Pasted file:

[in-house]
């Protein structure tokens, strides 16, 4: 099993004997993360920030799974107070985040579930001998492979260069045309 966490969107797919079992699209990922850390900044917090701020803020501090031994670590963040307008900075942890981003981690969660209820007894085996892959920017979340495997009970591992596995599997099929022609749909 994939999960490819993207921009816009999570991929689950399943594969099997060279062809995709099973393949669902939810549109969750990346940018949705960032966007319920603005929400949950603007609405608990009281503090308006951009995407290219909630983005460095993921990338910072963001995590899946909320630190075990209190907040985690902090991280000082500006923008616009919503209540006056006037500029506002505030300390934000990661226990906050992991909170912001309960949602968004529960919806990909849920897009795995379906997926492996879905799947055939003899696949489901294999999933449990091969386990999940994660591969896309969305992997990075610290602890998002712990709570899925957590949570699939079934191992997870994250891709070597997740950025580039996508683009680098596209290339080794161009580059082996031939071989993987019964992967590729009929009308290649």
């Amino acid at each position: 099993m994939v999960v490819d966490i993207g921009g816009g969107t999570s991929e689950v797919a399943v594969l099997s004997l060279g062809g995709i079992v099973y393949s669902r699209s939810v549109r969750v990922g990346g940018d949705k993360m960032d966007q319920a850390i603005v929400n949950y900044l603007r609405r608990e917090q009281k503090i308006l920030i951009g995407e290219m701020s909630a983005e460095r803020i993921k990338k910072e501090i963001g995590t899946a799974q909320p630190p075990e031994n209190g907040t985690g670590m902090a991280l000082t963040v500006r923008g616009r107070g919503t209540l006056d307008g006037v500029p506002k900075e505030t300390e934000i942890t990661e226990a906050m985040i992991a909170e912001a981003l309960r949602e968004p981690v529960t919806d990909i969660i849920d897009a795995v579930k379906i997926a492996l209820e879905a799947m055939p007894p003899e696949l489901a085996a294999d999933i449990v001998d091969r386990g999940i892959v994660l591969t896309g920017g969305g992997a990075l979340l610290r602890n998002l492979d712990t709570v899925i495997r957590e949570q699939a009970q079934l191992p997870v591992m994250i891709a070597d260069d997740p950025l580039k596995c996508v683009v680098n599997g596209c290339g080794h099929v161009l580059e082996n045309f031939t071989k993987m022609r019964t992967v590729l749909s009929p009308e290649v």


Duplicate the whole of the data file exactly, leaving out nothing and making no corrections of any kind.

[in-house]
């Protein structure tokens, strides 16, 4: 099993004997993360920030799974107070985040579930001998492979260069045309 966490969107797919079992699209990922850390900044917090701020803020501090031994670590963040307008900075942890981003981690969660209820007894085996892959920017979340495997009970591992596995599997099929022609749909 994939999960490819993207921009816009999570991929689950399943594969099997060279062809995709099973393949669902939810549109969750990346940018949705960032966007319920603005929400949950603007609405608990009281503090308006951009995407290219909630983005460095993921990338910072963001995590899946909320630190075990209190907040985690902090991280000082500006923008616009919503209540006056006037500029506002505030300390934000990661226990906050992991909170912001309960949602968004529960919806990909849920897009795995379906997926492996879905799947055939003899696949489901294999999933449990091969386990999940994660591969896309969305992997990075610290602890998002712990709570899925957590949570699939079934191992997870994250891709070597997740950025580039996508683009680098596209290339080794161009580059082996031939071989993987019964992967590729009929009308290649």
């Amino acid at each position: 099993m994939v999960v490819d966490i993207g921009g816009g969107t999570s991929e689950v797919a399943v594969l099997s004997l060279g062809g995709i079992v099973y393949s669902r699209s939810v549109r969750v990922g990346g940018d949705k993360m960032d966007q319920a850390i603005v929400n949950y900044l603007r609405r608990e917090q009281k503090i308006l920030i951009g995407e290219m701020s909630a983005e460095r803020i993921k990338k910072e501090i963001g995590t899946a799974q909320p630190p075990e031994n209190g907040t985690g670590m902090a991280l000082t963040v500006r923008g616009r107070g919503t209540l006056d307008g006037v500029p506002k900075e505030t300390e934000i942890t990661e226990a906050m985040i992991a909170e912001a981003l309960r949602e968004p981690v529960t919806d990909i969660i849920d897009a795995v579930k379906i997926a492996l209820e879905a799947m055939p007894p003899e696949l489901a085996a294999d999933i449990v001998d091969r386990g999940i892959v994660l591969t896309g920017g969305g992997a990075l979340l610290r602890n998002l492979d712990t709570v899925i495997r957590e949570q699939a009970q079934l191992p997870v591992m994250i891709a070597d260069d997740p950025l580039k596995c996508v683009v680098n599997g596209c290339g080794h099929v161009l580059e082996n045309f031939t071989k993987m022609r019964t992967v590729l749909s009929p009308e290649v």